Ravindra Jadeja’s been a story of comebacks. Written off early on in his career as a non-specialist, the southpaw has found ways to make a comeback again and again. His trademark sword celebration cutting through every criticism that has come his way. The latest being an assessment from ex-India cricketer and commentator Sanjay Manjrekar, who called him a ‘bits and pieces’ cricketer.
When Jadeja came out to bat, India were all but out of the match at 92/6. He was united with his mentor, MS Dhoni. The old CSK firm was back doing what they have done innumerable times, bat their team out of trouble. While Dhoni held one end up, Jadeja put on a show of quality strokeplay. His attacking intent kept India in the match and a century stand between the two meant India were in the hunt till the end. His trademark celebration at reaching his half-century showed both his angst and frustration at having to prove himself at the top level again and again. In the end it wasn’t to be, as Jadeja was dismissed for 77. India went on to lose by 18 runs but Jadeja’s second innings in limited overs cricket has just started.
‘When the going gets tough, the tough get going,’ this adage is befitting of the manner in which Ravindra Jadeja tried to defy the odds and power India to the final of the ICC World Cup with a batting performance for generations. It was a statement from a wounded heart, the heart of a street fighter who is ready for a challenge whenever and wherever, this time it came at a stage as big as a World Cup semi-final.
The statement didn’t go down well with the all-rounder, who has been fighting hard to make his way into the playing XI ever since the duo of Yuzvendra Chahal and Kuldeep Yadav captured the imagination of captain Virat Kohli and fans alike with their wicket taking skills. A reaction followed on Twitter as Jadeja questioned Manjrekar’s credentials for making such a statement. Support followed but Jadeja needed to respond on the ground, on the green, where players must respond to their critics.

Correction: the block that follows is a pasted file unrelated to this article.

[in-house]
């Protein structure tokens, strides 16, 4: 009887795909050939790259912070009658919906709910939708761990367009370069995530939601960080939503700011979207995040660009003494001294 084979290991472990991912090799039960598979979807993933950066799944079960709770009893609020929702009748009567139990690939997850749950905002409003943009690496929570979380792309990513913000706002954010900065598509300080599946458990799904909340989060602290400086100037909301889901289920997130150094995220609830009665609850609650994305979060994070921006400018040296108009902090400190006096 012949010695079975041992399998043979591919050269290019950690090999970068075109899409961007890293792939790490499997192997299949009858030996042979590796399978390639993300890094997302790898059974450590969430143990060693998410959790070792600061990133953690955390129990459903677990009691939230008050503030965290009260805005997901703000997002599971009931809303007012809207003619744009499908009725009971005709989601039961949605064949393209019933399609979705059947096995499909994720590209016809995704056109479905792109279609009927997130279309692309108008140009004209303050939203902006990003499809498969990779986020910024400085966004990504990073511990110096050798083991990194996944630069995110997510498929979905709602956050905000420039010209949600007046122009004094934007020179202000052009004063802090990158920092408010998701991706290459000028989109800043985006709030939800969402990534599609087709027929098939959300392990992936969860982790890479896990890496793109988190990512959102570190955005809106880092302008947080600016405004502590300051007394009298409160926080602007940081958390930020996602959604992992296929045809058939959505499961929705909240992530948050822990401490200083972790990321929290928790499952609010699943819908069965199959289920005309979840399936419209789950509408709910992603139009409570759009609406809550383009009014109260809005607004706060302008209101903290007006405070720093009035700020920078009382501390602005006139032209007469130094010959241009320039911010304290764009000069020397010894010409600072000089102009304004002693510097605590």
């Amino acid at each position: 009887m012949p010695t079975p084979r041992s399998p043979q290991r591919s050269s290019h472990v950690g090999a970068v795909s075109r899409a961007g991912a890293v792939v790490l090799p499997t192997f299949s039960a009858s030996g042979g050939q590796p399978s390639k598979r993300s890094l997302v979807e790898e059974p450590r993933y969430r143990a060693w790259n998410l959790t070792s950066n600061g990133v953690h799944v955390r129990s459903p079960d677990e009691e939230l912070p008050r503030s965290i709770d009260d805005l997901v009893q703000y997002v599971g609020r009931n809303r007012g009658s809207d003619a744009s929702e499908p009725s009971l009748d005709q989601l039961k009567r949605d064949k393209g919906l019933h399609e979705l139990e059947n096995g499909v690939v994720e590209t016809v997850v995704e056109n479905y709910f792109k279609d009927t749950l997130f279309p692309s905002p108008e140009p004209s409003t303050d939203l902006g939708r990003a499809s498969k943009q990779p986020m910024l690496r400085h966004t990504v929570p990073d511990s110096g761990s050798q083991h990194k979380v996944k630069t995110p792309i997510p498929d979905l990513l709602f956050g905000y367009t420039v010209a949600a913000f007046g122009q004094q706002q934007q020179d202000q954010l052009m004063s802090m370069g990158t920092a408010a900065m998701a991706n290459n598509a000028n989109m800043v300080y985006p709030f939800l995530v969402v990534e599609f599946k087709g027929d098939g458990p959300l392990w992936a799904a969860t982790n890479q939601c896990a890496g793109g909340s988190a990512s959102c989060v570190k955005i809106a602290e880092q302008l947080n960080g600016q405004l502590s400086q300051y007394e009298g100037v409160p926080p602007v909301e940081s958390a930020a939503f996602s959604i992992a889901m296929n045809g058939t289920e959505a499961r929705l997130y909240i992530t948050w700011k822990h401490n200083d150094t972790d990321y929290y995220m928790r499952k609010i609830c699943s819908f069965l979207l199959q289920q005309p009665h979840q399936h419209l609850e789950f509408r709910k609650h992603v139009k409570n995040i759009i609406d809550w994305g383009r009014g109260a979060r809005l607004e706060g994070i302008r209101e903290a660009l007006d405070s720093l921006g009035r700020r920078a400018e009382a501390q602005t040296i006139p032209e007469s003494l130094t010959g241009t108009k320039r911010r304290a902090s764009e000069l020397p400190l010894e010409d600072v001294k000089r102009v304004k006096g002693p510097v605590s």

He chose the biggest day of his cricketing career to make a statement, the ICC World Cup semi-final against New Zealand at Old Trafford, with his team in a huge hole. India’s heavy duty top order was expected to put on another ‘Tour de Force’ on Wednesday, that would see them dismantle New Zealand’s somewhat below par total of 239/8. But that was not to be. Overcast conditions and overnight rain meant India started their chase on the reserve day under conditions conducive for seam bowling. Movement off the pitch has always bothered India’s top order and the Kiwi pacers had their plans in place.
Rohit Sharma and KL Rahul were found wanting outside the off stump while Virat Kohli was trapped in front by the masterly Trent Boult. It was an ambush where the Indian top guns failed to fire. Rishabh Pant and Hardik Pandya put on an encouraging partnership but perished in their attempt to push the issue.